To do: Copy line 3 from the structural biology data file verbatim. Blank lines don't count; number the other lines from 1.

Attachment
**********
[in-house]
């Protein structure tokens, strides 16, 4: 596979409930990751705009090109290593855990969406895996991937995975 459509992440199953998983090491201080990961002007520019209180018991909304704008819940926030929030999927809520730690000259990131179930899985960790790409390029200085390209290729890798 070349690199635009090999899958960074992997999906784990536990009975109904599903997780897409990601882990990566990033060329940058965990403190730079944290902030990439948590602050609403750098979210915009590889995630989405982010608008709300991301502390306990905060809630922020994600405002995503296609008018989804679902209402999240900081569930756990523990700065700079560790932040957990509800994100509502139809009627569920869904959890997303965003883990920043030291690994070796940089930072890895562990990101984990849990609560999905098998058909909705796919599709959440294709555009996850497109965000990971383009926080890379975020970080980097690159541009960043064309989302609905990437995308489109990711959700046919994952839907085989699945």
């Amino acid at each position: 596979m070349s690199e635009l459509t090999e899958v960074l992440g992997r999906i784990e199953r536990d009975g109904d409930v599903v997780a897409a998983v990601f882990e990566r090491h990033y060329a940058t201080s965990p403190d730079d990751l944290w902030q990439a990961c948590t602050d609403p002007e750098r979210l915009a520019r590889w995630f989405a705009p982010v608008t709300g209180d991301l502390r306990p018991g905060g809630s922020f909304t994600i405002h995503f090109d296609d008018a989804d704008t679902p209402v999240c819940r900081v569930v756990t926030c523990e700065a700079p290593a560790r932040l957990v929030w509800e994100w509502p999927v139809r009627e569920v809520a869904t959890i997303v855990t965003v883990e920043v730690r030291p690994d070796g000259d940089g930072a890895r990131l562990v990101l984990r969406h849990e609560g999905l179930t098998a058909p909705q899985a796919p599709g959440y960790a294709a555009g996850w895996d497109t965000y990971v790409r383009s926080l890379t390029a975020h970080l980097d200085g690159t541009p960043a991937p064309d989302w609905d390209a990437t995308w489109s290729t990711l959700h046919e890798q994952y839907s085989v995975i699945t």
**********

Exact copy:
């Amino acid at each position: 596979m070349s690199e635009l459509t090999e899958v960074l992440g992997r999906i784990e199953r536990d009975g109904d409930v599903v997780a897409a998983v990601f882990e990566r090491h990033y060329a940058t201080s965990p403190d730079d990751l944290w902030q990439a990961c948590t602050d609403p002007e750098r979210l915009a520019r590889w995630f989405a705009p982010v608008t709300g209180d991301l502390r306990p018991g905060g809630s922020f909304t994600i405002h995503f090109d296609d008018a989804d704008t679902p209402v999240c819940r900081v569930v756990t926030c523990e700065a700079p290593a560790r932040l957990v929030w509800e994100w509502p999927v139809r009627e569920v809520a869904t959890i997303v855990t965003v883990e920043v730690r030291p690994d070796g000259d940089g930072a890895r990131l562990v990101l984990r969406h849990e609560g999905l179930t098998a058909p909705q899985a796919p599709g959440y960790a294709a555009g996850w895996d497109t965000y990971v790409r383009s926080l890379t390029a975020h970080l980097d200085g690159t541009p960043a991937p064309d989302w609905d390209a990437t995308w489109s290729t990711l959700h046919e890798q994952y839907s085989v995975i699945t």